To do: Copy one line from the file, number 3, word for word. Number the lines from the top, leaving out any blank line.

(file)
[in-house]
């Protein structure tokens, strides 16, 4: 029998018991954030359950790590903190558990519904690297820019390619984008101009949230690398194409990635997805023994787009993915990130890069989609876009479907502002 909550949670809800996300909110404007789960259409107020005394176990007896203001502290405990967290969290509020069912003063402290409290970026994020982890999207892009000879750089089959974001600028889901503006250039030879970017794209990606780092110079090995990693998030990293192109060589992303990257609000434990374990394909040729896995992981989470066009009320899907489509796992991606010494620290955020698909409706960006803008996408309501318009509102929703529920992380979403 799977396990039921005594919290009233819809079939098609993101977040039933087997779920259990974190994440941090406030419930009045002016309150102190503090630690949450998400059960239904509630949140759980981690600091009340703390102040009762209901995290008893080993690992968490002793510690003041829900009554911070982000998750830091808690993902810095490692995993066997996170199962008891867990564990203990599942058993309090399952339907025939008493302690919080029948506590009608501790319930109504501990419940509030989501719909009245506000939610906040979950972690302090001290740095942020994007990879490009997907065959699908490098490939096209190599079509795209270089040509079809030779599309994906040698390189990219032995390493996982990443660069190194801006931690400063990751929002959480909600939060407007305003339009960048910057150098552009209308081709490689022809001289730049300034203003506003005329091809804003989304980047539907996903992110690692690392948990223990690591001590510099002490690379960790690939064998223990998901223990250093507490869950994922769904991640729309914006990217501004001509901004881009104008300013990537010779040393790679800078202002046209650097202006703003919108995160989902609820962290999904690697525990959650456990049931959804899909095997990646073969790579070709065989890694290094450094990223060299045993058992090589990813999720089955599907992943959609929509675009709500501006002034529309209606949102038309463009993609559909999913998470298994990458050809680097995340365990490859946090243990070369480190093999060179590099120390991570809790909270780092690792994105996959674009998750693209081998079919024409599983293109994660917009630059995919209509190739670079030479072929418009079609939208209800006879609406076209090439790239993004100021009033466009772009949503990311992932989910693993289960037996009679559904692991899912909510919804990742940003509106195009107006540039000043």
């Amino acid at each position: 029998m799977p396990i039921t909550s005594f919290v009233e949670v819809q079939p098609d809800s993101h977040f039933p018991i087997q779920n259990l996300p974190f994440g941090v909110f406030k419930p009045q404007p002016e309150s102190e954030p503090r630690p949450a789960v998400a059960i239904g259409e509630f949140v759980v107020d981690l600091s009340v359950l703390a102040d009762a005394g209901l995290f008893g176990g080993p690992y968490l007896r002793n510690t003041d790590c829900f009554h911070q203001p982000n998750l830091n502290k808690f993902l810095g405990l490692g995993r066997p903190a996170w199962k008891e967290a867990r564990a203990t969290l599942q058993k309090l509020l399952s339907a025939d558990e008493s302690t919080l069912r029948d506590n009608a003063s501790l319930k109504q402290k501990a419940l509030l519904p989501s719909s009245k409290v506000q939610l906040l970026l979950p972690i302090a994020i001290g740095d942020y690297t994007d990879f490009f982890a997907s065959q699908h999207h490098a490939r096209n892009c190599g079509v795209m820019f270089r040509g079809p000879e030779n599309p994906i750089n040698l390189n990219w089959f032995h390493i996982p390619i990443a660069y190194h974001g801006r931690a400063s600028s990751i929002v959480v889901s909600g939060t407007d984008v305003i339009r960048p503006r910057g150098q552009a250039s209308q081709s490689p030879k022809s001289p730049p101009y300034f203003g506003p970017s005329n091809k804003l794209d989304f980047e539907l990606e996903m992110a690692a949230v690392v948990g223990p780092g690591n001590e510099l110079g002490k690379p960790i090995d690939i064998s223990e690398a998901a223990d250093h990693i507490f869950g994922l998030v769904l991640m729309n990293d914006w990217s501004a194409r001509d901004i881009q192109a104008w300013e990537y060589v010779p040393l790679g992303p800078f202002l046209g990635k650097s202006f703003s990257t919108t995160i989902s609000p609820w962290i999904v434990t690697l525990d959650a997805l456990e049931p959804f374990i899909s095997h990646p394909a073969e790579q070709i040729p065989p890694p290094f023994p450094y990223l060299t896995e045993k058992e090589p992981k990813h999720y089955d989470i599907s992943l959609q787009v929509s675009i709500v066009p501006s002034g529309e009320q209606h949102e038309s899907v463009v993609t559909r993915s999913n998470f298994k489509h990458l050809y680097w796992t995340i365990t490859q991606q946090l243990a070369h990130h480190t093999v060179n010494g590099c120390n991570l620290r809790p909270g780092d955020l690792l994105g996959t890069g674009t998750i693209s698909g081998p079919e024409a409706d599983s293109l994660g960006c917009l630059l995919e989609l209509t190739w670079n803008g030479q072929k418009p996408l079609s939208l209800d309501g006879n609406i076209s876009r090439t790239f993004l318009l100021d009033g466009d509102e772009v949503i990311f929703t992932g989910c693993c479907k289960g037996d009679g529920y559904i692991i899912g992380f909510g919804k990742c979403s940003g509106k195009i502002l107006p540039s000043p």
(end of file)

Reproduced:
């Amino acid at each position: 029998m799977p396990i039921t909550s005594f919290v009233e949670v819809q079939p098609d809800s993101h977040f039933p018991i087997q779920n259990l996300p974190f994440g941090v909110f406030k419930p009045q404007p002016e309150s102190e954030p503090r630690p949450a789960v998400a059960i239904g259409e509630f949140v759980v107020d981690l600091s009340v359950l703390a102040d009762a005394g209901l995290f008893g176990g080993p690992y968490l007896r002793n510690t003041d790590c829900f009554h911070q203001p982000n998750l830091n502290k808690f993902l810095g405990l490692g995993r066997p903190a996170w199962k008891e967290a867990r564990a203990t969290l599942q058993k309090l509020l399952s339907a025939d558990e008493s302690t919080l069912r029948d506590n009608a003063s501790l319930k109504q402290k501990a419940l509030l519904p989501s719909s009245k409290v506000q939610l906040l970026l979950p972690i302090a994020i001290g740095d942020y690297t994007d990879f490009f982890a997907s065959q699908h999207h490098a490939r096209n892009c190599g079509v795209m820019f270089r040509g079809p000879e030779n599309p994906i750089n040698l390189n990219w089959f032995h390493i996982p390619i990443a660069y190194h974001g801006r931690a400063s600028s990751i929002v959480v889901s909600g939060t407007d984008v305003i339009r960048p503006r910057g150098q552009a250039s209308q081709s490689p030879k022809s001289p730049p101009y300034f203003g506003p970017s005329n091809k804003l794209d989304f980047e539907l990606e996903m992110a690692a949230v690392v948990g223990p780092g690591n001590e510099l110079g002490k690379p960790i090995d690939i064998s223990e690398a998901a223990d250093h990693i507490f869950g994922l998030v769904l991640m729309n990293d914006w990217s501004a194409r001509d901004i881009q192109a104008w300013e990537y060589v010779p040393l790679g992303p800078f202002l046209g990635k650097s202006f703003s990257t919108t995160i989902s609000p609820w962290i999904v434990t690697l525990d959650a997805l456990e049931p959804f374990i899909s095997h990646p394909a073969e790579q070709i040729p065989p890694p290094f023994p450094y990223l060299t896995e045993k058992e090589p992981k990813h999720y089955d989470i599907s992943l959609q787009v929509s675009i709500v066009p501006s002034g529309e009320q209606h949102e038309s899907v463009v993609t559909r993915s999913n998470f298994k489509h990458l050809y680097w796992t995340i365990t490859q991606q946090l243990a070369h990130h480190t093999v060179n010494g590099c120390n991570l620290r809790p909270g780092d955020l690792l994105g996959t890069g674009t998750i693209s698909g081998p079919e024409a409706d599983s293109l994660g960006c917009l630059l995919e989609l209509t190739w670079n803008g030479q072929k418009p996408l079609s939208l209800d309501g006879n609406i076209s876009r090439t790239f993004l318009l100021d009033g466009d509102e772009v949503i990311f929703t992932g989910c693993c479907k289960g037996d009679g529920y559904i692991i899912g992380f909510g919804k990742c979403s940003g509106k195009i502002l107006p540039s000043p």